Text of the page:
Present and Visible: Farm work

Present and Visible: Napier Settlement and its Stories, a co-produced book by the MPhil Southern Urbanism cohort, community researchers and NGO People’s Environmental Planning (PEP) is structured on key themes that shape the settlement and stories of families living on it, their struggles and aspirations for homes and for better lives, for safe housing, for secure access to infrastructure, and for sustainable livelihoods. To build this focus, narratives of settlement families’ and their household’s histories are interspersed throughout the book. Critical themes emerged through our collaborative research, ranging from home building, and placemaking through gardening, to the challenges and possibilities of livelihoods such as farm work and self-run small businesses.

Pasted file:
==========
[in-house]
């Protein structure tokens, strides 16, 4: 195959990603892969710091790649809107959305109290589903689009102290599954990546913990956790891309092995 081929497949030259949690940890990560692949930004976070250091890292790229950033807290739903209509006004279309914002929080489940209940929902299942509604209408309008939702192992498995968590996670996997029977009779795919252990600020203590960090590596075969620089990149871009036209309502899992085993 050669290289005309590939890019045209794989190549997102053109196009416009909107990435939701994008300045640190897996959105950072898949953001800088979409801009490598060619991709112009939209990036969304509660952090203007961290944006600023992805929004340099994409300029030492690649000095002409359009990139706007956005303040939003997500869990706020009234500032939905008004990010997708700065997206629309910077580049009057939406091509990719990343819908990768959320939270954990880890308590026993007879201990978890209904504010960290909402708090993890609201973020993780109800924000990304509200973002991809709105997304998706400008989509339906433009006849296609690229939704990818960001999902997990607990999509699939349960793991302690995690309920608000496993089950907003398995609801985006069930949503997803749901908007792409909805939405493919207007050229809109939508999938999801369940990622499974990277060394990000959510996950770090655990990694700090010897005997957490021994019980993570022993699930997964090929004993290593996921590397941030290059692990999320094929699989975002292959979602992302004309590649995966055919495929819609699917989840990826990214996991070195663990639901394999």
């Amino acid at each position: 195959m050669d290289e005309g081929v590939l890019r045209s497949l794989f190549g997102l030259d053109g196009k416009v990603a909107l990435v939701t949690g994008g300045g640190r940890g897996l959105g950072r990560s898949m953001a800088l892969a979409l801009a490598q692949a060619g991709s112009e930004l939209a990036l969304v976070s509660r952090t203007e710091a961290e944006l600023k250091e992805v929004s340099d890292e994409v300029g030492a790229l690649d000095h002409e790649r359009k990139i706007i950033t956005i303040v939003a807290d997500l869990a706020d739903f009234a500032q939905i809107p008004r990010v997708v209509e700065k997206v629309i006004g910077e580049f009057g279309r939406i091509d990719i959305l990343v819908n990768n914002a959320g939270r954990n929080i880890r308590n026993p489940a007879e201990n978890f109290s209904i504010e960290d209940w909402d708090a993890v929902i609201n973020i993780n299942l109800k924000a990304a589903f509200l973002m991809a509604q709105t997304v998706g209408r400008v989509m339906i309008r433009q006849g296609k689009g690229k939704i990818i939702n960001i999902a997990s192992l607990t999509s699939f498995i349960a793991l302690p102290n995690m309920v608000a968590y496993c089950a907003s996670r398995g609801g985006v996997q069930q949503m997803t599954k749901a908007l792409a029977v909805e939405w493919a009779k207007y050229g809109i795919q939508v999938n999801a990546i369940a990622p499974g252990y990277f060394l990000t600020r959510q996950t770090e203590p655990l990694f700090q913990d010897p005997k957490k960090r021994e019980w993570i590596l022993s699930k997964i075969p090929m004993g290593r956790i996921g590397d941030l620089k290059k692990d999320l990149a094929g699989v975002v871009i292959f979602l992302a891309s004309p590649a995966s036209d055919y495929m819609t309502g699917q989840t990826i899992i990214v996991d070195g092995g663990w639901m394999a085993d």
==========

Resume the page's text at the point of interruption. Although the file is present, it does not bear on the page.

In this post we explore the theme of farm work. Farm work employs a significant portion of residents of the informal settlement. According to the enumeration carried out in 2019, 40 per cent of people in the settlement are engaged in farm work and 17 per cent in gardens. As we spoke to individuals and families and walked around the settlement, this was evident. Everyone knew someone or knew someone who knew someone who worked on a farm. Every time we entered a house, we found some members of the family had experience of working on the farm. Several times a day, a pick-up truck or bakkie comes to drop off or pick up labourers, and collects cleaned, arranged flowers. Farm work is not just done on farms, but also happens in the settlement, as well as in sheds in the vicinity. If you walk around in the middle of the day, you may see people cleaning and arranging flowers. When we visited, we saw residents working with light pink coloured, almost glass-like flowers. Flowers are an integral part of the settlement landscape. They are beautiful and stand out against the coloured metal sheets of the houses and the sky.